How you can help raise awareness for Rare Chromosome Disorders?

There are many fun ways you and a loved one can help raise awareness for rare chromosome day on the 22nd of June! Head over to for fun ideas listed in 'Unique 23' and helpful tips on how you can contribute for living with a chromosome disorder.

As Rare Chromosome Disorder affects many people around the world, together we can help to make a difference! So let us work together to support families affected by this disorder and check out the amazing charities out there spreading awareness - geneticallianceUK being one of them!

Considering extra support for your loved one?

Care at home offers a wide range of services, both medical care and companionship support for those who need it most. We offer an array of bespoke care packages for people living with conditions such as chromosome disorder and maximizing their independence.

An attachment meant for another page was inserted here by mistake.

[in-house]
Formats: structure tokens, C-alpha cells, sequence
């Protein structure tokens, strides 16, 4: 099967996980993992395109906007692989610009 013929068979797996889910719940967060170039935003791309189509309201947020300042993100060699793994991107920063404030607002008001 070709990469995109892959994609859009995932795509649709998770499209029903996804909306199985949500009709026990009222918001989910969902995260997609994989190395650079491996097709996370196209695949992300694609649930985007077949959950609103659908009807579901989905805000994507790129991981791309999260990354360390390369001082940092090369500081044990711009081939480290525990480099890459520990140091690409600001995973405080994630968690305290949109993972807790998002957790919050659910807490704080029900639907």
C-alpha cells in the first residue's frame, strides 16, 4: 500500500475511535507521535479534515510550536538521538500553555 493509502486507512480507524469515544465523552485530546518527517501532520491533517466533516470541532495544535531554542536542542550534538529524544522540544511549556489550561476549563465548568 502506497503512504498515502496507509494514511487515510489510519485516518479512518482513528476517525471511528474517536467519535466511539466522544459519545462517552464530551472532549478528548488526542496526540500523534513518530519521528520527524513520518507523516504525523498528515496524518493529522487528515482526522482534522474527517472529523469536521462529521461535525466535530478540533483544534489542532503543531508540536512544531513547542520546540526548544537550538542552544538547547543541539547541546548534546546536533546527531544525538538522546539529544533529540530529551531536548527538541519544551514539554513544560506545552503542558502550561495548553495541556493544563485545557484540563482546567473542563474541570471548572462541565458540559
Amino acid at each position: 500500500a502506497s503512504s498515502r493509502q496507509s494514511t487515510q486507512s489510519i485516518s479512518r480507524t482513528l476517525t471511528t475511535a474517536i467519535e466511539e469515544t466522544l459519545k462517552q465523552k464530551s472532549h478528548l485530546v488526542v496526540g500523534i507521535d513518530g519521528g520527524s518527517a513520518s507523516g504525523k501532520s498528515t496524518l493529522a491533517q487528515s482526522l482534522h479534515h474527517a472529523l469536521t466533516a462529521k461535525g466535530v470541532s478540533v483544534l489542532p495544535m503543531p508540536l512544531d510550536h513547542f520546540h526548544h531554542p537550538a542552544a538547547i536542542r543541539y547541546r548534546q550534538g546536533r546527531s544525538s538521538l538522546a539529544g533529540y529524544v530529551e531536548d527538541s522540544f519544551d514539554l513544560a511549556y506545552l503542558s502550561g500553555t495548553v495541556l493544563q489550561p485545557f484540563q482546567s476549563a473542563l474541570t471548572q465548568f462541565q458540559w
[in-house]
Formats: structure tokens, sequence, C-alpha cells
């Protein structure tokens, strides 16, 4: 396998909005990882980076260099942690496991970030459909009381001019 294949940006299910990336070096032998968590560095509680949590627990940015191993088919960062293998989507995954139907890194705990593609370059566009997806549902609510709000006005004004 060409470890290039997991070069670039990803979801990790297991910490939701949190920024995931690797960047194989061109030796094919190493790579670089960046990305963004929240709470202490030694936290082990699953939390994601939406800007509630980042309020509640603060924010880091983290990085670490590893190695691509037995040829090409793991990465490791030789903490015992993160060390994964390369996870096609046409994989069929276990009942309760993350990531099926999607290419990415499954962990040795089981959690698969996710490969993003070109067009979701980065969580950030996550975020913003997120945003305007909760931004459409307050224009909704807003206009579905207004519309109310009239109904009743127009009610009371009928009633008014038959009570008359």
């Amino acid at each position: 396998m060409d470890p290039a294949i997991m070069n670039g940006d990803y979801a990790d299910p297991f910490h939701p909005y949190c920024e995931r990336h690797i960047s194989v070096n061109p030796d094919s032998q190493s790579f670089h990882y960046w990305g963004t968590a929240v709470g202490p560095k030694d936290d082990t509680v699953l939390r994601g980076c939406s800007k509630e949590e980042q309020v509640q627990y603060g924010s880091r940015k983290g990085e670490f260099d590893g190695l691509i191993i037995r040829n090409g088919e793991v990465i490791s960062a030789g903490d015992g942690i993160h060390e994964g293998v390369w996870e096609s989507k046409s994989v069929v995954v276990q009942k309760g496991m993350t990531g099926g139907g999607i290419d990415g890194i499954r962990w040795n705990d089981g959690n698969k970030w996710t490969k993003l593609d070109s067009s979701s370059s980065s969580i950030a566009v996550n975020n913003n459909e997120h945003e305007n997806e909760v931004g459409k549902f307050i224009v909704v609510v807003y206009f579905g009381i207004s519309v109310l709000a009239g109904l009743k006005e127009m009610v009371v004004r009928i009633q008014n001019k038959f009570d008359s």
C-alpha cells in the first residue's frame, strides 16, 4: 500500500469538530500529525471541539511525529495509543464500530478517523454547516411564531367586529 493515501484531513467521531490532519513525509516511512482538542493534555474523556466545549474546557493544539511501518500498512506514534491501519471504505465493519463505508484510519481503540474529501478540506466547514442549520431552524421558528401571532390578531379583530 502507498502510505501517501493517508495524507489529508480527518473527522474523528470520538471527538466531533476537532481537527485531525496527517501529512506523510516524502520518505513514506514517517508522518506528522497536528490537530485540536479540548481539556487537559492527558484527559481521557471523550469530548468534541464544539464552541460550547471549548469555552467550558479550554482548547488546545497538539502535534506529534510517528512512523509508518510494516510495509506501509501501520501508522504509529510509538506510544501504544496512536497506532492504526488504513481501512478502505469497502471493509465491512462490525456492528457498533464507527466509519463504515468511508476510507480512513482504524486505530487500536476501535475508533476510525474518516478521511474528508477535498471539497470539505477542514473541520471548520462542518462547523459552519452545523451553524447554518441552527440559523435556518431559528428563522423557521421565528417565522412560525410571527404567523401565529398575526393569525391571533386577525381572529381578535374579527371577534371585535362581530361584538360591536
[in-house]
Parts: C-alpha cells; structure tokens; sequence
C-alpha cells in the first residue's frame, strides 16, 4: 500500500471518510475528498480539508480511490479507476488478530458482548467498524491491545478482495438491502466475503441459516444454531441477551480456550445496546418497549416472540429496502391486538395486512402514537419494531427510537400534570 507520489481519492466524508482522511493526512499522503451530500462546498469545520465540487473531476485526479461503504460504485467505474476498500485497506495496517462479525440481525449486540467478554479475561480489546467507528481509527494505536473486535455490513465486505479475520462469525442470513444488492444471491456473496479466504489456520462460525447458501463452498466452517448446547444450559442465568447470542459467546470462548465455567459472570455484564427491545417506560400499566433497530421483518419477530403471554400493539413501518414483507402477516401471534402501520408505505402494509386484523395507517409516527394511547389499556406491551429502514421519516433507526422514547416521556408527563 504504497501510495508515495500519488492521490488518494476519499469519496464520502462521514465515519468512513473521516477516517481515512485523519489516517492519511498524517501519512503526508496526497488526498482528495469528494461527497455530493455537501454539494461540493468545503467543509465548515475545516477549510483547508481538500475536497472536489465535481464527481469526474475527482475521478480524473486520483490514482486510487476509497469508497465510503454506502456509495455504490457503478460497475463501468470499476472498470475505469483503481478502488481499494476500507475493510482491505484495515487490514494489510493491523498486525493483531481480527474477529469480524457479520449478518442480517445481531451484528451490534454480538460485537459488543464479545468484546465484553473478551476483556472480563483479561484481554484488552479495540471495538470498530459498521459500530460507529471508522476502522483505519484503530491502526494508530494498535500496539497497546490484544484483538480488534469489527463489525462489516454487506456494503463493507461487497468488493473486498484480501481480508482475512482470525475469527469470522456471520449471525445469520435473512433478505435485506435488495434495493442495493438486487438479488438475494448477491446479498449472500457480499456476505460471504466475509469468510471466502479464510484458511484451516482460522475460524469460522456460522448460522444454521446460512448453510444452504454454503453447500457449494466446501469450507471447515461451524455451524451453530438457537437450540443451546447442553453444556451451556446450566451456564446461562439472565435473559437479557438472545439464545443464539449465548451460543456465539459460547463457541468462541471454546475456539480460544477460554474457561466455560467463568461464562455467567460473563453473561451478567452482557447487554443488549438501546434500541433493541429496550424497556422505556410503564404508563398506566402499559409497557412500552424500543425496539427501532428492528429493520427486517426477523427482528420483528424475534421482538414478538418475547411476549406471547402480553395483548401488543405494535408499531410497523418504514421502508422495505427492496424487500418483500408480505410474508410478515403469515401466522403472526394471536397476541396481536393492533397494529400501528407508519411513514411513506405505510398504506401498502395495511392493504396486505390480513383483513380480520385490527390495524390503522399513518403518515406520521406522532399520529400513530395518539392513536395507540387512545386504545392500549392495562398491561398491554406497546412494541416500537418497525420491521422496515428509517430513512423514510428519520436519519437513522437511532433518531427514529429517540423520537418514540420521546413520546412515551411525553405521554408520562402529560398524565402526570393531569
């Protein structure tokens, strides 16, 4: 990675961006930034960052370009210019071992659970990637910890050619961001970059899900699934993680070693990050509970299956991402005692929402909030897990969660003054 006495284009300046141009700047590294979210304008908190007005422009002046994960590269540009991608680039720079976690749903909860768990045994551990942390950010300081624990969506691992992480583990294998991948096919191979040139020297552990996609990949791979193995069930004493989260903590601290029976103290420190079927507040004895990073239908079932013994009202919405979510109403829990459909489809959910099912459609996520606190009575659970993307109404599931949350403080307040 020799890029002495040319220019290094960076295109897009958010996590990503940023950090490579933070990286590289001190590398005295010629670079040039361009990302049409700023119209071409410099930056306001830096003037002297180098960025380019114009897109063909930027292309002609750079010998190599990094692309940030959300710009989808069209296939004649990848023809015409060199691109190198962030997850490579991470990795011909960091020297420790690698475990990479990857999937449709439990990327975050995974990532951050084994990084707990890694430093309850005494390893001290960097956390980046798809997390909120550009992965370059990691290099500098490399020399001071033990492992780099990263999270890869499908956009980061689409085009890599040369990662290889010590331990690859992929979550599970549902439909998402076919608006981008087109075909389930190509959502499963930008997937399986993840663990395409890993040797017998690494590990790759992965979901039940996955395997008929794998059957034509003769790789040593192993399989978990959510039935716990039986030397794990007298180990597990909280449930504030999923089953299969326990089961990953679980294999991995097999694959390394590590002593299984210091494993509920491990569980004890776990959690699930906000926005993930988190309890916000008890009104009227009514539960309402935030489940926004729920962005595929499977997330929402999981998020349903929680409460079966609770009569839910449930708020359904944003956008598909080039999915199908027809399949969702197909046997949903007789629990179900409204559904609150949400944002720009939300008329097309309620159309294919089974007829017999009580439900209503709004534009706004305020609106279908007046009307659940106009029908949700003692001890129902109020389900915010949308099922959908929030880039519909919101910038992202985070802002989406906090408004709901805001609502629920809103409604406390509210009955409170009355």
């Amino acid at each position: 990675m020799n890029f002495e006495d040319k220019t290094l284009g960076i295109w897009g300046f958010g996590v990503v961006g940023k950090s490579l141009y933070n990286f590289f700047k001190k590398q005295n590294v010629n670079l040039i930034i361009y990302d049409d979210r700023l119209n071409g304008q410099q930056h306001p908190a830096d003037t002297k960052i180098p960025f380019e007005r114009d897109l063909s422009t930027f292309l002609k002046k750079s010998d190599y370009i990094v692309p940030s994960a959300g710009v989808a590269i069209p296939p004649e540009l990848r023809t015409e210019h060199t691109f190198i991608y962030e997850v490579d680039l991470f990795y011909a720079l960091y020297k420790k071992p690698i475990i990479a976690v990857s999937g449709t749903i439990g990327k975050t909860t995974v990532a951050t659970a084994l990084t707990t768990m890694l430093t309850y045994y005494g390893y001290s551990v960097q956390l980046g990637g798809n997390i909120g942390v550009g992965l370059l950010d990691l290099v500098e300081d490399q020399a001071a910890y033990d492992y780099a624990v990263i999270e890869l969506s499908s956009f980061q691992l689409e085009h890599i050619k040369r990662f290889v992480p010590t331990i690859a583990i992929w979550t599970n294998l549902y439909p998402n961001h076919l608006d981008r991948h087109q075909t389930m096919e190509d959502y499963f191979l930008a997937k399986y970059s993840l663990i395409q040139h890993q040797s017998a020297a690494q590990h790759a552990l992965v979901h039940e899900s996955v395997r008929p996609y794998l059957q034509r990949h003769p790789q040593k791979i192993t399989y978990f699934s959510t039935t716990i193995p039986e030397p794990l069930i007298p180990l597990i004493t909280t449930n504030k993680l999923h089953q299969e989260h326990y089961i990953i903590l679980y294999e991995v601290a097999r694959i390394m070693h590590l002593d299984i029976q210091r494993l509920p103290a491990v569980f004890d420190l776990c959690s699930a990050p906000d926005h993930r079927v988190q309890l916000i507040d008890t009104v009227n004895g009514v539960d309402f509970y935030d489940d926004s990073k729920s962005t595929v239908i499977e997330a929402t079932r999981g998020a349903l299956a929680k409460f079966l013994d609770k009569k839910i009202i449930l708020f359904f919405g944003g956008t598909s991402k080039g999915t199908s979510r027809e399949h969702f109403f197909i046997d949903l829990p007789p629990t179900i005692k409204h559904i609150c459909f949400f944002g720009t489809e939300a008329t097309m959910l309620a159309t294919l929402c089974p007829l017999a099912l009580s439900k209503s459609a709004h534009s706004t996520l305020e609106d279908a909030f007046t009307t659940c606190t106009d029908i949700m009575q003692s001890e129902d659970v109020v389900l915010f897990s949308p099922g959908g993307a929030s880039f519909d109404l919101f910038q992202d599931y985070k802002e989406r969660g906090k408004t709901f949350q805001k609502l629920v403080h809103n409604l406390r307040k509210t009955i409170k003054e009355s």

We understand that caring for a loved one can have its ups and downs, sometimes it can be tough but it's always incredibly rewarding. However sometimes it’s good to take a break and let one of our dedicated carers step in and give you a hand.

Our homecare services offers tailored packages for your loved ones' specific care needs and support.

If you’re interested in finding care for your loved one or just want to hear more on what type of homecare service is best suited for you, please please get in touch!

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Posted-on June 20, 2023 By Nurseplus Care at home